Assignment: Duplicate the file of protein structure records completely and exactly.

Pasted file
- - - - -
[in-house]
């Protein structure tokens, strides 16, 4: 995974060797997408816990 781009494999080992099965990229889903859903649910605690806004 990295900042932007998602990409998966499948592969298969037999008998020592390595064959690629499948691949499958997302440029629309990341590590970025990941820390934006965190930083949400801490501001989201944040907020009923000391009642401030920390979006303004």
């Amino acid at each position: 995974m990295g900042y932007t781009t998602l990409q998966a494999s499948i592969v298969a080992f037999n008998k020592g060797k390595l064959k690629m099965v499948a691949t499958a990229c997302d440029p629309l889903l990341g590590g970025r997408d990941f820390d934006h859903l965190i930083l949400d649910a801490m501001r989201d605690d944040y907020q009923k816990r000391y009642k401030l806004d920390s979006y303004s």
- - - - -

[in-house]
């Protein structure tokens, strides 16, 4: 995974060797997408816990 781009494999080992099965990229889903859903649910605690806004 990295900042932007998602990409998966499948592969298969037999008998020592390595064959690629499948691949499958997302440029629309990341590590970025990941820390934006965190930083949400801490501001989201944040907020009923000391009642401030920390979006303004």
């Amino acid at each position: 995974m990295g900042y932007t781009t998602l990409q998966a494999s499948i592969v298969a080992f037999n008998k020592g060797k390595l064959k690629m099965v499948a691949t499958a990229c997302d440029p629309l889903l990341g590590g970025r997408d990941f820390d934006h859903l965190i930083l949400d649910a801490m501001r989201d605690d944040y907020q009923k816990r000391y009642k401030l806004d920390s979006y303004s």